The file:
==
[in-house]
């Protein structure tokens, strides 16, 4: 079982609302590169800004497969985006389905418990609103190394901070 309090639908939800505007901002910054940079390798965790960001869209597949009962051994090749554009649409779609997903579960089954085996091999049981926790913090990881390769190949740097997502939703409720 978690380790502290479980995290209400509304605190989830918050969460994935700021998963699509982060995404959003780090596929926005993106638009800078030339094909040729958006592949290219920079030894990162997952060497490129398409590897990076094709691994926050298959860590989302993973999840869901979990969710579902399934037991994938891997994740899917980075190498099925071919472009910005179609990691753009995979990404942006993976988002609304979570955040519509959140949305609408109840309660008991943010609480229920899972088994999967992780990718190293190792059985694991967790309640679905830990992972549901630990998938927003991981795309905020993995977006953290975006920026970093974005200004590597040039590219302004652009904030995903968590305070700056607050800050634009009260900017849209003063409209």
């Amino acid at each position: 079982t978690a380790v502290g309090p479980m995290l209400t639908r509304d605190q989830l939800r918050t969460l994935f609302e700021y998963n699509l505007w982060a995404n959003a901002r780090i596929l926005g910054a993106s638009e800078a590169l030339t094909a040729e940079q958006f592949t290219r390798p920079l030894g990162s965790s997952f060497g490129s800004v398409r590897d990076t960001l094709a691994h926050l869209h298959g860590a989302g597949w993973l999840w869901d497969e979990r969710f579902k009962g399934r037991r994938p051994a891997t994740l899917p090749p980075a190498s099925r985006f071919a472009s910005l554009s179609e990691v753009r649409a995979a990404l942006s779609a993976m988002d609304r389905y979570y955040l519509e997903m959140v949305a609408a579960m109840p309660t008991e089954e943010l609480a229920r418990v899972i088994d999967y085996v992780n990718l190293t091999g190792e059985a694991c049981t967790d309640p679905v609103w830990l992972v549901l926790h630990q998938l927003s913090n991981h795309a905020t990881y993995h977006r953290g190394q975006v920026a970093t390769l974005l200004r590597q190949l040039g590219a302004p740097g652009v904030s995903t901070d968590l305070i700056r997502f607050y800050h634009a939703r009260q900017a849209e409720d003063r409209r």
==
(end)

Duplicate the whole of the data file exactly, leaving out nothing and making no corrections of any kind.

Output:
[in-house]
């Protein structure tokens, strides 16, 4: 079982609302590169800004497969985006389905418990609103190394901070 309090639908939800505007901002910054940079390798965790960001869209597949009962051994090749554009649409779609997903579960089954085996091999049981926790913090990881390769190949740097997502939703409720 978690380790502290479980995290209400509304605190989830918050969460994935700021998963699509982060995404959003780090596929926005993106638009800078030339094909040729958006592949290219920079030894990162997952060497490129398409590897990076094709691994926050298959860590989302993973999840869901979990969710579902399934037991994938891997994740899917980075190498099925071919472009910005179609990691753009995979990404942006993976988002609304979570955040519509959140949305609408109840309660008991943010609480229920899972088994999967992780990718190293190792059985694991967790309640679905830990992972549901630990998938927003991981795309905020993995977006953290975006920026970093974005200004590597040039590219302004652009904030995903968590305070700056607050800050634009009260900017849209003063409209």
């Amino acid at each position: 079982t978690a380790v502290g309090p479980m995290l209400t639908r509304d605190q989830l939800r918050t969460l994935f609302e700021y998963n699509l505007w982060a995404n959003a901002r780090i596929l926005g910054a993106s638009e800078a590169l030339t094909a040729e940079q958006f592949t290219r390798p920079l030894g990162s965790s997952f060497g490129s800004v398409r590897d990076t960001l094709a691994h926050l869209h298959g860590a989302g597949w993973l999840w869901d497969e979990r969710f579902k009962g399934r037991r994938p051994a891997t994740l899917p090749p980075a190498s099925r985006f071919a472009s910005l554009s179609e990691v753009r649409a995979a990404l942006s779609a993976m988002d609304r389905y979570y955040l519509e997903m959140v949305a609408a579960m109840p309660t008991e089954e943010l609480a229920r418990v899972i088994d999967y085996v992780n990718l190293t091999g190792e059985a694991c049981t967790d309640p679905v609103w830990l992972v549901l926790h630990q998938l927003s913090n991981h795309a905020t990881y993995h977006r953290g190394q975006v920026a970093t390769l974005l200004r590597q190949l040039g590219a302004p740097g652009v904030s995903t901070d968590l305070i700056r997502f607050y800050h634009a939703r009260q900017a849209e409720d003063r409209r």